Importantly, the original call for applications had specified that ‘grant holders will be expected to undertake stakeholder and public engagement activity throughout the grant’s duration’ (ESRC, 2017: 1; emphasis added), Brexit the hook for a broader agenda aimed at demonstrating the value of social science research (and researchers) in public and political debates.
… importantly, the research was not driven by an advocacy agenda
With a project focussed on generating new research, thinking about what public engagement might look like, who our publics might be, and how our engagements with them would fit with the project more generally, was at the heart of the research design. In a recent article published in Qualitative Sociology, Karen and I have written about how public engagement was part of an iterative and reflexive research design for the project that integrated digital methods and public engagement alongside face-to-face interviews and participant observation. The approach we took was intended to deepen the research in a fast-moving context, to bear witness to Brexit as it unfolded for British citizens living across the EU in all its complexities. At times our interests converged with those of the citizens’ rights advocacy groups—particularly when it came to highlighting the blind spots and absences in the negotiations and consequent policy-making. But importantly, the research was not driven by an advocacy agenda.
Our approach recognised Brexit as an ongoing process—experienced by individuals and communities on a daily basis, giving rise to shifts in policy and practice, and the resulting outcomes and responses; took account of the fact that we would working in the midst of the heightened politics of Brexit; and also took seriously the politics of social research. And while I do not have the space to go into this here, it meant working reflexively and collaboratively within the project team—Katherine Collins, Chantelle Lewis and Michael Danby, engaging contractors who could help with the production, communication and distribution of the project outputs. This work of collaboration, dialogue and co-production that is so often relegated behind the scenes, is crucial to making a project of this scale public.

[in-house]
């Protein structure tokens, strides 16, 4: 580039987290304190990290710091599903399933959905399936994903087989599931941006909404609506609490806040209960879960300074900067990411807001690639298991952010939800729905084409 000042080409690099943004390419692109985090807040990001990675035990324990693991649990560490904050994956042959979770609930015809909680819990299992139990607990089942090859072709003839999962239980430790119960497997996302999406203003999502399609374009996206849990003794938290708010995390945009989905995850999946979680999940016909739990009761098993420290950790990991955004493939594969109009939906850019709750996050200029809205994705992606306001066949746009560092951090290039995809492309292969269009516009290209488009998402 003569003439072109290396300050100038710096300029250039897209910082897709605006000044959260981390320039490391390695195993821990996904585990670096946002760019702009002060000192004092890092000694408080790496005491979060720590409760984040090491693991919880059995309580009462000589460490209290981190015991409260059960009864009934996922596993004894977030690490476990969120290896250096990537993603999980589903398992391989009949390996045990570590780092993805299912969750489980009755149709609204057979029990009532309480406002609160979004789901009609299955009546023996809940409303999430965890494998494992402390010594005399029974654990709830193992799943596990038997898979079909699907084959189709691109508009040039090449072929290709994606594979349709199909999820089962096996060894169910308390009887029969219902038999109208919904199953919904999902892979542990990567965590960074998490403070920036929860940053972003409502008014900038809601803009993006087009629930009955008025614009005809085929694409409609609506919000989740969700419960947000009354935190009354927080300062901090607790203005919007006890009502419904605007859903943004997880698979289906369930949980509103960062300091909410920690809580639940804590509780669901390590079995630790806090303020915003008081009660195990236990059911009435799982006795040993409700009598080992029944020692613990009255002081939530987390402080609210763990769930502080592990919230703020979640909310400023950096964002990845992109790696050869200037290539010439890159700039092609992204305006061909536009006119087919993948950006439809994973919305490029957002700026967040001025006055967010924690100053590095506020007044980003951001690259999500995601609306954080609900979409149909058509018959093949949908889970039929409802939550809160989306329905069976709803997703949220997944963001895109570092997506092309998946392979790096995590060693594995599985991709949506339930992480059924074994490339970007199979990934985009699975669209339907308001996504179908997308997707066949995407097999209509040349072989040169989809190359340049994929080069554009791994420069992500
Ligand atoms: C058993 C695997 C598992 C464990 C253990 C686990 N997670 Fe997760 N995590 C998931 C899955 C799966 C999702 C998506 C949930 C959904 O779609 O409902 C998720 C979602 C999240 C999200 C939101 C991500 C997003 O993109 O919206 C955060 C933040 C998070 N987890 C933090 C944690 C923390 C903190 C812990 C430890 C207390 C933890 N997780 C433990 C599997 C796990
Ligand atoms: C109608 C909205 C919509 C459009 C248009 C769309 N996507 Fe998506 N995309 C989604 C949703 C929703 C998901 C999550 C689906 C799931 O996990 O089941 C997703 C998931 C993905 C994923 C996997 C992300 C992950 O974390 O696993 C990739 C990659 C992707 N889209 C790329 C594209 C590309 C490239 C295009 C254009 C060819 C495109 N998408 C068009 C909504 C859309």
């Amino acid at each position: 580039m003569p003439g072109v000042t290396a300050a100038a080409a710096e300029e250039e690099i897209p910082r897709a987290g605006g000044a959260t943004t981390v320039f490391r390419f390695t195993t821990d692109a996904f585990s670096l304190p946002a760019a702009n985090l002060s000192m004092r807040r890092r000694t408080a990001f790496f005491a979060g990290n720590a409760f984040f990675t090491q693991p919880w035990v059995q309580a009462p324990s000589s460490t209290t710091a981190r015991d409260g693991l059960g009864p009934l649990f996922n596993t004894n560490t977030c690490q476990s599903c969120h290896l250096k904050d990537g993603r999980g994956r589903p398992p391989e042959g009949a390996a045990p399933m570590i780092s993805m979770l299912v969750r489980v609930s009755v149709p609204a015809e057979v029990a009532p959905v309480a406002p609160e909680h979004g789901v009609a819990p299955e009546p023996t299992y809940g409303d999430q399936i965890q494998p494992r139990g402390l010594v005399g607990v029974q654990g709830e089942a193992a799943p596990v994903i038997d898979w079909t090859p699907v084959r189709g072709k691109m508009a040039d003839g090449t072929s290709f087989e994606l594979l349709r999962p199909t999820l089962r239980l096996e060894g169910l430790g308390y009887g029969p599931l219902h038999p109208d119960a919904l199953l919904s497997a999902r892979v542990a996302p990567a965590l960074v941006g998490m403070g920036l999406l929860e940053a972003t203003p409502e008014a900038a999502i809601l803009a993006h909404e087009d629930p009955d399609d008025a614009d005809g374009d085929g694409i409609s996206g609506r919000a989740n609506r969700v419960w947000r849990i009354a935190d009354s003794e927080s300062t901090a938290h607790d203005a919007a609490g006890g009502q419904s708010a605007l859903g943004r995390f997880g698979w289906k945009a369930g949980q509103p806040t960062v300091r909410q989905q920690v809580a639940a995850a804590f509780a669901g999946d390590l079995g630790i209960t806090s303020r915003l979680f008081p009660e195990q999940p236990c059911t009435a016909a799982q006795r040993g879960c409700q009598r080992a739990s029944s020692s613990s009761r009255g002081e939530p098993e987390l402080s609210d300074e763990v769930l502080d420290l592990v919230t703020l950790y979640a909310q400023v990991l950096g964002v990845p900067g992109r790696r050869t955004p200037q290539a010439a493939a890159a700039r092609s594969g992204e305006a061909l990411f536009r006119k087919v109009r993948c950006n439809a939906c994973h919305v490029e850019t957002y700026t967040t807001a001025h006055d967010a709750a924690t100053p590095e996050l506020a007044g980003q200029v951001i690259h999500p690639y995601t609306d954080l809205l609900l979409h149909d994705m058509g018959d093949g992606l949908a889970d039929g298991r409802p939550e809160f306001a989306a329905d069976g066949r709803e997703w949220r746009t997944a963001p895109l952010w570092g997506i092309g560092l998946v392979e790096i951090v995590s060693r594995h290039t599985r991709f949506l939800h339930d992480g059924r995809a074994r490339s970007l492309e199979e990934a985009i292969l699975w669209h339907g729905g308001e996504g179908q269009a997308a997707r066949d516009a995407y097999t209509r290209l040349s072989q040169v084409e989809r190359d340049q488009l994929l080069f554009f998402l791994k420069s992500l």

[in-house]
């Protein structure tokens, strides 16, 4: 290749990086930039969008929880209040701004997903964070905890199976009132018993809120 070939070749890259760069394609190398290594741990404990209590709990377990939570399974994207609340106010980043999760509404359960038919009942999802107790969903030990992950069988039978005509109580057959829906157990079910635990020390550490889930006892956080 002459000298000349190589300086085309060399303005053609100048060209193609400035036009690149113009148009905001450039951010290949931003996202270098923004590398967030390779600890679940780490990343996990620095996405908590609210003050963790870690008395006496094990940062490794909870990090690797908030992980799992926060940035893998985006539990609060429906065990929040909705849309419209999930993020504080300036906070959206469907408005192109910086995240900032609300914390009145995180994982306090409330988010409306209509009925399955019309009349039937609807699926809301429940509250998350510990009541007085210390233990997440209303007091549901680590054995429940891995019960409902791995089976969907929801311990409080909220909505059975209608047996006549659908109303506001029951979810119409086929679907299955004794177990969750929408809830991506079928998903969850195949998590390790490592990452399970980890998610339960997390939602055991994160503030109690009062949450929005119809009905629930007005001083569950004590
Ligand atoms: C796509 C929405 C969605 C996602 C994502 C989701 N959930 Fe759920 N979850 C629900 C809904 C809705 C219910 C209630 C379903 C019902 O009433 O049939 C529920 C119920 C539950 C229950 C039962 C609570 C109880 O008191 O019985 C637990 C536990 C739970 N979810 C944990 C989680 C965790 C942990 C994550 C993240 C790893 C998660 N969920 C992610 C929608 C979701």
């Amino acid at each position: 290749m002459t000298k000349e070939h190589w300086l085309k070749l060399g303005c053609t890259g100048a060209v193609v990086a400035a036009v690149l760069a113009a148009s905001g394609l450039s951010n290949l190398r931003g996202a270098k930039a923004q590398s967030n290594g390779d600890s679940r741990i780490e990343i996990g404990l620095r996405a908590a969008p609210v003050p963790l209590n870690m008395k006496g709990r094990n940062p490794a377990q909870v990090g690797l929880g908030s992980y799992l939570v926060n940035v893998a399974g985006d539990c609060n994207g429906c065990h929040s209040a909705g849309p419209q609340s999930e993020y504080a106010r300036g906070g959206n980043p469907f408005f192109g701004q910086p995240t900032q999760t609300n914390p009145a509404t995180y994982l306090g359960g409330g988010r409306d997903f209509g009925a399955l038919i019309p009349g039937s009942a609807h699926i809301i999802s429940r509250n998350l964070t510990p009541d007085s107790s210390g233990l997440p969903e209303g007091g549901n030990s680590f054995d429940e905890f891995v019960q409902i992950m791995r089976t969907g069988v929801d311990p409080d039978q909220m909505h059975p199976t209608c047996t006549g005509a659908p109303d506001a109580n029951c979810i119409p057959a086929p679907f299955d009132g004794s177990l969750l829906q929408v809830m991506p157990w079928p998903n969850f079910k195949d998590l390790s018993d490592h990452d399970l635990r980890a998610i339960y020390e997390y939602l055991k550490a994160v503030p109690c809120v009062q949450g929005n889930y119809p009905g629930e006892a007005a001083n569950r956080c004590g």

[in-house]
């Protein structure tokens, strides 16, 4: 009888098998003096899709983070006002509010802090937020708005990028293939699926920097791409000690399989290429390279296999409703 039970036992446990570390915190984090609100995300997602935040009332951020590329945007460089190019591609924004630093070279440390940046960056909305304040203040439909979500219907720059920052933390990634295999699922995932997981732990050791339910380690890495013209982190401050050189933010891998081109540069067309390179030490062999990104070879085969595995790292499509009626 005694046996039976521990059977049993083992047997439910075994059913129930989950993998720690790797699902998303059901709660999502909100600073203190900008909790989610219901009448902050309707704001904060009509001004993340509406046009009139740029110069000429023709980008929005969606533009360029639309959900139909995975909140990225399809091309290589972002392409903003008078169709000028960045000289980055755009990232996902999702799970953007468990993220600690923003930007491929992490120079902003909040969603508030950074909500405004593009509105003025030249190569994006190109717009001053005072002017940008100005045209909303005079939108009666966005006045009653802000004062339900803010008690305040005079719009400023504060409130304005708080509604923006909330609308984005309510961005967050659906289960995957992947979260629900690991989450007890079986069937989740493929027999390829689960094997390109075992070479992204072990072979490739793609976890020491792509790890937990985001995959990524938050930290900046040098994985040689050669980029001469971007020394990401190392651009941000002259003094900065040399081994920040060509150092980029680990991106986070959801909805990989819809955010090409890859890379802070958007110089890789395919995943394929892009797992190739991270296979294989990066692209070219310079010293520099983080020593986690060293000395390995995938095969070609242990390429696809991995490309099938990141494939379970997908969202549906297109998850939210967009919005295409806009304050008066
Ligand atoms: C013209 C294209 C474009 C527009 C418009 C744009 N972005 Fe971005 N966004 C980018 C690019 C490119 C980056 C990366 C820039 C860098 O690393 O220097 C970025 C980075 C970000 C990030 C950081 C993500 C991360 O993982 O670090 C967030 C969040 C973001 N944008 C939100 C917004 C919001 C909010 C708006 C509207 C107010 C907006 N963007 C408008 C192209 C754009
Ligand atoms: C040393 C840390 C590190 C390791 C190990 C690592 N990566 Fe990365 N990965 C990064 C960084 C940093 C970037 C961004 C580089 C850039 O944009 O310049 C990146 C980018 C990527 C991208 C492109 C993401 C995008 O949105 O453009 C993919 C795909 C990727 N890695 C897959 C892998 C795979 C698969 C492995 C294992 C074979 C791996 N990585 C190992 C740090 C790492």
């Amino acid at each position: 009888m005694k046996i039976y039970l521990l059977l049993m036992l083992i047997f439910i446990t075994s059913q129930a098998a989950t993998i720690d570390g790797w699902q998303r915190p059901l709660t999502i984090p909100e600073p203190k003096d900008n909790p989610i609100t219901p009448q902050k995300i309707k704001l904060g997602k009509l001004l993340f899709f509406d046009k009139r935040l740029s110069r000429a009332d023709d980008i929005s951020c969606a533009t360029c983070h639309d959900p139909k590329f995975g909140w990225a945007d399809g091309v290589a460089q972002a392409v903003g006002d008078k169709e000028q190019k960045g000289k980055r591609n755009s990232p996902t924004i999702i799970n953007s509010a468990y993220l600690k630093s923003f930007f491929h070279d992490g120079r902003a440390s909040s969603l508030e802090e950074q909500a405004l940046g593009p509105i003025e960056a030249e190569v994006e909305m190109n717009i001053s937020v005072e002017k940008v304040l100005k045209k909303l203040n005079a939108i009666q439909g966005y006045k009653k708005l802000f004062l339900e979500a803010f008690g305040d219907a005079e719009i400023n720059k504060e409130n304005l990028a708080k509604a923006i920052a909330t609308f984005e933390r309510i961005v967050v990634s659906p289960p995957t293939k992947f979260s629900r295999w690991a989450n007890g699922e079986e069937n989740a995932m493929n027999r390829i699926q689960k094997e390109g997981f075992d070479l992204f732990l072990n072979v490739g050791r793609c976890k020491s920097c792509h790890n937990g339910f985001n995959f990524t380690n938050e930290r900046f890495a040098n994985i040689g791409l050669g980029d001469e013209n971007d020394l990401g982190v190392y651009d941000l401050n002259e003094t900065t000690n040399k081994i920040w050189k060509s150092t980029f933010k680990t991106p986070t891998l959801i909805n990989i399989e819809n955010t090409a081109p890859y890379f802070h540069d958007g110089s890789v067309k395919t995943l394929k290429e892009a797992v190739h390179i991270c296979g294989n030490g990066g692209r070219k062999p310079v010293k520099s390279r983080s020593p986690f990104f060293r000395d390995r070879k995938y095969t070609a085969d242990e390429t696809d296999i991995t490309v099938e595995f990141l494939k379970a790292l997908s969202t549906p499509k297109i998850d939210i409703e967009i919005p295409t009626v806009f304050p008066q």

Doing sociology in public
The initial work towards embedding public engagement in the project involved creating a space for dialogue with and feedback from a public who were at the heart of the project and its concerns: British citizens living in the EU. With this in mind, we built a basic platform: a website, Twitter account and Facebook page and citizens’ panel—an internet-mediated element of the research project—through which British citizens living across the EU could contribute to the project. This latter element of our platform complemented the in-depth (in person) case studies Karen and I conducted in Spain and France—which host the two largest populations of British citizens in the EU. Where our contributors agreed, some of their contributions were made public through our platforms.